Why I Want to Teach Future Nurses
I believe that learning should be fun, as should be teaching! After teaching Medical Science at the high school level, I was able to find my purpose: teaching and nursing. There has been a continuing shortage “with a hiatus only in the early 1990s”. (Keating, 2006, p. 14) Here is where I belonged, performing two of the things that I loved most, teaching and nursing.
There are many different philosophies in nursing, but I personally believe that teaching these skills and knowledge base of nursing is a nursing science, “the substantive, discipline-specific knowledge that focuses on the human-universe-health process”. (McEwen, 2007, p.12) Where the basic knowledge is the same, everyone brings about different life experiences and skills to the classroom.
I had a very unusual way of teaching. Where I was told “not to be their friend”, I wanted the students to trust me and have fun. I didn’t expect the students to do anything that I wasn’t will to do myself. An example of this is when I began teaching Medical Math. I became the class novice!
As I stood at the overhead projector ready to let my brilliance dazzle, the kids began starring at me like I had three heads, hands began popping up and the questions were flowing. Wait! What had just happened here? I had never encountered this before, my WHOLE class was lost! My brillance had turned to rust!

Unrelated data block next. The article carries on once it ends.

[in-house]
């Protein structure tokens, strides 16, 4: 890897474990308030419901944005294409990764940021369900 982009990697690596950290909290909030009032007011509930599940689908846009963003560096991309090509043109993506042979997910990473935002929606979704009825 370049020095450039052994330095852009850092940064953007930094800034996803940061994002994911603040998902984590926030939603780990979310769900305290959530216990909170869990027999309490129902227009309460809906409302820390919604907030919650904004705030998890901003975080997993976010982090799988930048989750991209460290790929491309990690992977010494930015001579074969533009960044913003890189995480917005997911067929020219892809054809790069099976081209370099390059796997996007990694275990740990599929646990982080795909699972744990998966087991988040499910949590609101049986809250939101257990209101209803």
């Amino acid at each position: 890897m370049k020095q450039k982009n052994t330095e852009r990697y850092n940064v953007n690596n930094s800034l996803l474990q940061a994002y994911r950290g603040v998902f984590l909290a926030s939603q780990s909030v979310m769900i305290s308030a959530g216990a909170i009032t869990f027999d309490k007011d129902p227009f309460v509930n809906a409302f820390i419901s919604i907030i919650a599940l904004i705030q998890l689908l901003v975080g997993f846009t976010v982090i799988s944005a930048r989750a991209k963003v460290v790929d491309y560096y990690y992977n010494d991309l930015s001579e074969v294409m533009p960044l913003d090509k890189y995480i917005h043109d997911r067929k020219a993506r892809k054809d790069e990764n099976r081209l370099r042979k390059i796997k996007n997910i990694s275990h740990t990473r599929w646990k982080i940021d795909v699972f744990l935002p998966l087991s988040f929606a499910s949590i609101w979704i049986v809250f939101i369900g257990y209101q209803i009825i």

Time to put my belief to the test: not expecting them to do anything that I wasn’t willing to do myself. In this instance, it was time for me to learn. Why, I knew how to do Medical Math! However, my students, who were young enough to be my own kids, had been taught math in a totally different way than me. Did feel old, yes! Did I go onto the internet and teach myself “new” math, yes. Thankfully, this wasn’t an observation day!
My intuitiveness had kicked in, that is, I just had a “way of knowing (my) feelings and hunches” (McEwen, 2007, p. 13) were right, I was “old school”. After re-teaching myself Medical Math, I was able to come back the next day and teach my students at a level that they knew and understood.
The kids had a great time making fun at their teacher, they knew that they could trust me to find a way to teach them the material and they were able to watch another episode of “House”. You gotta learn those medical terms somewhere, might as well make it fun, right?! This is when I finally realized how much I loved not only nursing, but teaching as well!
Keating, S. B. (2006). Curriculum Development and Evaluation in Nursing. Philadelphia: Lippincott, Williams & Wilkins.
McEwen, M. & Wills, E. M. (2007). Theoretical Basis for Nursing. Philadelphia: Lippincott, Williams & Wilkins.
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